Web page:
The Biden administration is zeroing in on homeownership and small business development as avenues to close racial wealth gaps, announcing a spate of new programs Tuesday aimed at supporting communities of color and disadvantaged neighborhoods. The announcement comes on the centennial of the “Black Wall Street” massacre in Tulsa, Okla., a racist attack on a thriving Black community that left some 300 dead and thousands homeless in 1921.
The actions the administration will take, according to a White House fact sheet, include issuing new rules to address bias in the appraisal process, spur production of affordable housing, and encourage greater federal contracts with minority-owned businesses. These moves are meant as a reinvestment in “communities that have been left behind by failed policies,” the fact sheet reads. “Because disparities in wealth compound like an interest rate, the disinvestment in Black families in Tulsa and across the country throughout our history is still felt sharply today.”
The new measures include:
Reducing housing discrimination: The Department of Housing and Urban Development will launch a first-of-its-kind interagency effort to address inequity in home appraisals and issue aggressive rules to curb bias in the homebuying process.
Spurring infrastructure overhaul: A new $10 billion Community Revitalization Fund to support community-led civic infrastructure projects that create innovative shared amenities, spark new local economic activity, provide services, build community wealth, and strengthen social cohesion. Also, a $15 billion grant program will provide assistance for the planning, removal, or retrofitting of transportation projects that intend to remove barriers to community connectivity.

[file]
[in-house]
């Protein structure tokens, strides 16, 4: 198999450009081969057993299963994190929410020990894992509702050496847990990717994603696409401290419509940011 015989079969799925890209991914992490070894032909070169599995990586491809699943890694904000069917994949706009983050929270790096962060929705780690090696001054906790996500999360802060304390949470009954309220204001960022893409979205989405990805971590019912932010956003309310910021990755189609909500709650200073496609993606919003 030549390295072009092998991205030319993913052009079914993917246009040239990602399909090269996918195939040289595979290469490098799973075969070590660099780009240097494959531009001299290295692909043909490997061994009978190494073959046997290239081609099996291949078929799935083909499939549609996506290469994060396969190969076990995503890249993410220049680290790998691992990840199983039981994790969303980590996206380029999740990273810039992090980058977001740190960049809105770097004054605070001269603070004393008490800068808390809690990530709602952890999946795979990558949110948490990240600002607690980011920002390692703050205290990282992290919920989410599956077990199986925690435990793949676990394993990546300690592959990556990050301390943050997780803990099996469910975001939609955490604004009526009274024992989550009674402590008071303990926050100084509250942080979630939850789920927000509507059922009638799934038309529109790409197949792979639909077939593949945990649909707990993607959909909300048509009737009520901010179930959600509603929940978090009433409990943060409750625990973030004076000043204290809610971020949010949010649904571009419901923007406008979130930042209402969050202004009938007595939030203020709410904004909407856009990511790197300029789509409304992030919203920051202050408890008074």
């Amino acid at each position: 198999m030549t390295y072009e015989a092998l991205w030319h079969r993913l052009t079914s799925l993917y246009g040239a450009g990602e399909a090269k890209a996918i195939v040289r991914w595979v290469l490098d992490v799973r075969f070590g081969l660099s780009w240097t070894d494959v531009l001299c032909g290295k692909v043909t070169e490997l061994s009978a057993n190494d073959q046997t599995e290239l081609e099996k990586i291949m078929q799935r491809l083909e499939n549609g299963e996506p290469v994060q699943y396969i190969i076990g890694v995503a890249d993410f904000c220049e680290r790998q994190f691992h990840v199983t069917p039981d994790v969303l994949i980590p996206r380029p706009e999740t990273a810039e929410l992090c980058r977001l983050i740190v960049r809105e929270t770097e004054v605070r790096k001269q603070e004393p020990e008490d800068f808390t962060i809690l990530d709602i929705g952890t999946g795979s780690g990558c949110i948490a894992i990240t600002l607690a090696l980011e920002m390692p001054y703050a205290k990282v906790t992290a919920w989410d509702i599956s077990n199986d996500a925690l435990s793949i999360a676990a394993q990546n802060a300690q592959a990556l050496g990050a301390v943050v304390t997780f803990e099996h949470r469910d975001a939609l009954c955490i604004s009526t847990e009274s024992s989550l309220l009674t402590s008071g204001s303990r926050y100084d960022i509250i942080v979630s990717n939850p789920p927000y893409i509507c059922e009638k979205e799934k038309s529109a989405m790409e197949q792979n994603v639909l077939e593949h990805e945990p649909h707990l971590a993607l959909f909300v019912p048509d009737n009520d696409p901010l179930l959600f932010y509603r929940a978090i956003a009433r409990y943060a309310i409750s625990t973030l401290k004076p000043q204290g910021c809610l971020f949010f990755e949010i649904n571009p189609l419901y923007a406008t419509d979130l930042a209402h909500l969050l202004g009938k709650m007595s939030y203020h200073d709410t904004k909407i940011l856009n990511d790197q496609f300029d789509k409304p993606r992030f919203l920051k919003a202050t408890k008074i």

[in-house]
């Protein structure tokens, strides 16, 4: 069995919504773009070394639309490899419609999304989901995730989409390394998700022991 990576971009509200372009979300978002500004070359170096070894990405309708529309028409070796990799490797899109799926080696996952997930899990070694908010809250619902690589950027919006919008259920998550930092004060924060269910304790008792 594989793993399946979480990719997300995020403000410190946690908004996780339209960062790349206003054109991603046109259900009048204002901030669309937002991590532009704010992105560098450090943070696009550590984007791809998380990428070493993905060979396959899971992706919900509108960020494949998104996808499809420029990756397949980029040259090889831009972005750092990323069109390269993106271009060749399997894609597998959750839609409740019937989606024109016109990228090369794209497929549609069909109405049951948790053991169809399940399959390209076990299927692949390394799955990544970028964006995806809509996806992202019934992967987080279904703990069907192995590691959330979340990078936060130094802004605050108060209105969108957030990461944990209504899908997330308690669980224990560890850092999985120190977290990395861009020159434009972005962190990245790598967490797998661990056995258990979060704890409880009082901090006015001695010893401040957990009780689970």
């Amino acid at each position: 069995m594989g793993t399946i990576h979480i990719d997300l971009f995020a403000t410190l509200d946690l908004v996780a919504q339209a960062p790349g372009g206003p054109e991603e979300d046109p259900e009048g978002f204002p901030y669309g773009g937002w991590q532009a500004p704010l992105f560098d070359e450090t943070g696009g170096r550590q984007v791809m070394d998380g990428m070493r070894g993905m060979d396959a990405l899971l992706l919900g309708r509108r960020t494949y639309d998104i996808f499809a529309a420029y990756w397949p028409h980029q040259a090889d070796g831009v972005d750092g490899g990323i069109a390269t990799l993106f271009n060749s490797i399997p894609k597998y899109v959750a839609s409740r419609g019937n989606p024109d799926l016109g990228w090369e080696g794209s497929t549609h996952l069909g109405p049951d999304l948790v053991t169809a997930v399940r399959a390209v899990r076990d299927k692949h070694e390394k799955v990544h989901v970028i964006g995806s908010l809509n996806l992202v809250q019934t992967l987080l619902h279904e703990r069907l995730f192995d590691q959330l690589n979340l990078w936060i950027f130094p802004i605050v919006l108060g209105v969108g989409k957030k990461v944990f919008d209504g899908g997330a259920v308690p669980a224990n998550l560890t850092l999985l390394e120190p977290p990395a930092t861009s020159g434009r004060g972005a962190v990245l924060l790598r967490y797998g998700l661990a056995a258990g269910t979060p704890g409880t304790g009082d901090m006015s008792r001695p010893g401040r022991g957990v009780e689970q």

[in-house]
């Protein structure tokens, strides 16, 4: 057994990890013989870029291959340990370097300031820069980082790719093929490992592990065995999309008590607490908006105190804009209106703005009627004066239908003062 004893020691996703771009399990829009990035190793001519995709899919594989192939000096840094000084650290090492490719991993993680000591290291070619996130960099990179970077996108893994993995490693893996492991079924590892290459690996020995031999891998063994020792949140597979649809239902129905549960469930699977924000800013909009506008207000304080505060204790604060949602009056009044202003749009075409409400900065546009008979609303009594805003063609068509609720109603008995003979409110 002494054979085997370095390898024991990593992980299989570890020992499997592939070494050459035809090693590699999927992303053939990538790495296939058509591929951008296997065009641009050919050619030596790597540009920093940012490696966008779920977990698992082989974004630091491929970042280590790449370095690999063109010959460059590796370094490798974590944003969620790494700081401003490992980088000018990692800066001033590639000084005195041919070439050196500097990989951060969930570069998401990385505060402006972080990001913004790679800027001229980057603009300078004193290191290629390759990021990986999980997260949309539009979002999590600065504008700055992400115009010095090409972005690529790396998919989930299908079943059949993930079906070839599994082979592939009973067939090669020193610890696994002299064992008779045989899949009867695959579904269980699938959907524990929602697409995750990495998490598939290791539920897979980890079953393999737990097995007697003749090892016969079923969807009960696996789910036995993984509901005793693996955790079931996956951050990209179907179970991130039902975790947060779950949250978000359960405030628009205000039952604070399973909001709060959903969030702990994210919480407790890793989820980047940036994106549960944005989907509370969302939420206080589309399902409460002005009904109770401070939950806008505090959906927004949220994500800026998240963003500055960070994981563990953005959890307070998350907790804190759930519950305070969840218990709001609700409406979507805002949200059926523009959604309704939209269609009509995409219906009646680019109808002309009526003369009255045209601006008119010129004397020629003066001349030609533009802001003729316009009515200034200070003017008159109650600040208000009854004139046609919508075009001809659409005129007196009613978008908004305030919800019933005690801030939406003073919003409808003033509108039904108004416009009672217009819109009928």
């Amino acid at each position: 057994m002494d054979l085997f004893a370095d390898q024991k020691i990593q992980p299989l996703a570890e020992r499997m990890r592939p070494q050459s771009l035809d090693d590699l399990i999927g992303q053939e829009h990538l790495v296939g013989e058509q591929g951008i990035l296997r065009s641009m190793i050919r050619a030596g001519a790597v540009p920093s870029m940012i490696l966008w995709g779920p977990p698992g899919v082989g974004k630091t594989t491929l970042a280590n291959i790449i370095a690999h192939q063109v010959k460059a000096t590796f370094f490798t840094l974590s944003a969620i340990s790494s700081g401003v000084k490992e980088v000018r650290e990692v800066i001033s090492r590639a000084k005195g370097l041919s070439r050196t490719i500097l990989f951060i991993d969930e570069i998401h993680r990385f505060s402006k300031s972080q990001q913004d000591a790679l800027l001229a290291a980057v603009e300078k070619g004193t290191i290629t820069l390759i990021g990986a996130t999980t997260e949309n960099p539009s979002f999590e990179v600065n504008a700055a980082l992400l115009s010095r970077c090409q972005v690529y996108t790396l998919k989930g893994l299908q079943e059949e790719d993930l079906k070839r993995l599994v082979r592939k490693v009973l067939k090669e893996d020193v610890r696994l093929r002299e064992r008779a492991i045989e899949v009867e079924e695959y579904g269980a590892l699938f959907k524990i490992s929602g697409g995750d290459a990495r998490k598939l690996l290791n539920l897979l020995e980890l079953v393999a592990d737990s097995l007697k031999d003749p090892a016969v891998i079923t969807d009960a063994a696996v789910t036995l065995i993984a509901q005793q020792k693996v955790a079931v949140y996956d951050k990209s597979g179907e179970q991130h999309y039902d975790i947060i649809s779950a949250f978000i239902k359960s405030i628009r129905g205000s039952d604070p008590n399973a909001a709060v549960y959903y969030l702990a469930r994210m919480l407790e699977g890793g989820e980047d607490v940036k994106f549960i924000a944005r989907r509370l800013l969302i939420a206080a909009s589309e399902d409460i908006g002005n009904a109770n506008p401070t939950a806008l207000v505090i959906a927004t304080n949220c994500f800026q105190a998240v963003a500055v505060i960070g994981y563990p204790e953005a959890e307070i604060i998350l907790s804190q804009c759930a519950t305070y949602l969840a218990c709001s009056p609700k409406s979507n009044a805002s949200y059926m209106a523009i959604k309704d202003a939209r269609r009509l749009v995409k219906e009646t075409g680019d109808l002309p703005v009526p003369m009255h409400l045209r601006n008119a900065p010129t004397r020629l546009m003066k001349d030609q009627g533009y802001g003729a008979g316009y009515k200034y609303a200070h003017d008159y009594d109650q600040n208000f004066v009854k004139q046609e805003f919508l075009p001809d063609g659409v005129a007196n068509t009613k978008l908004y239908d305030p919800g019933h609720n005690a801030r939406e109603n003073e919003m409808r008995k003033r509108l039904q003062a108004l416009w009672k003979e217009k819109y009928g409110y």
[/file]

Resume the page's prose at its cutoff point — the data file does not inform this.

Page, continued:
Opening up affordable housing opportunities: A new Neighborhood Homes Tax Credit to attract private investment in the development and rehabilitation of affordable homes for low- and moderate-income home buyers. Additionally, a new $5 billion program called the Unlocking Possibilities Program will provide funding to cities that reduce barriers to producing affordable housing.
Supporting minority businesses: The federal government will grow its contracting activity with small, disadvantaged businesses by 50%—an additional $100 billion over five years. Additionally, a new $31 billion investment in small business programs aims to increase access to capital and provide mentoring, networking, and other forms of technical assistance to socially and economically disadvantaged businesses.
The National Association of REALTORS® says the new measures acknowledge the importance of homeownership as a primary means of building wealth and will strengthen fair housing ideals. “The horrific acts of violence and property destruction that occurred in Tulsa 100 years ago, and the subsequent public and private policies that frustrated the recovery of ‘Black Wall Street,’ help illustrate why racial wealth gaps persist in America today,” NAR President Charlie Oppler said in a statement Tuesday.
Oppler said NAR will play a role in helping to shape the Biden administration's housing priorities: “NAR is particularly encouraged by the administration’s most recent efforts to address inequities in the home appraisal process, and we support a thorough review of the current appraisal system alongside both public and private stakeholders. We look forward to working with the White House and HUD on other upcoming rulemakings that seek to more effectively combat housing discrimination and redress the legacy of residential racial segregation.”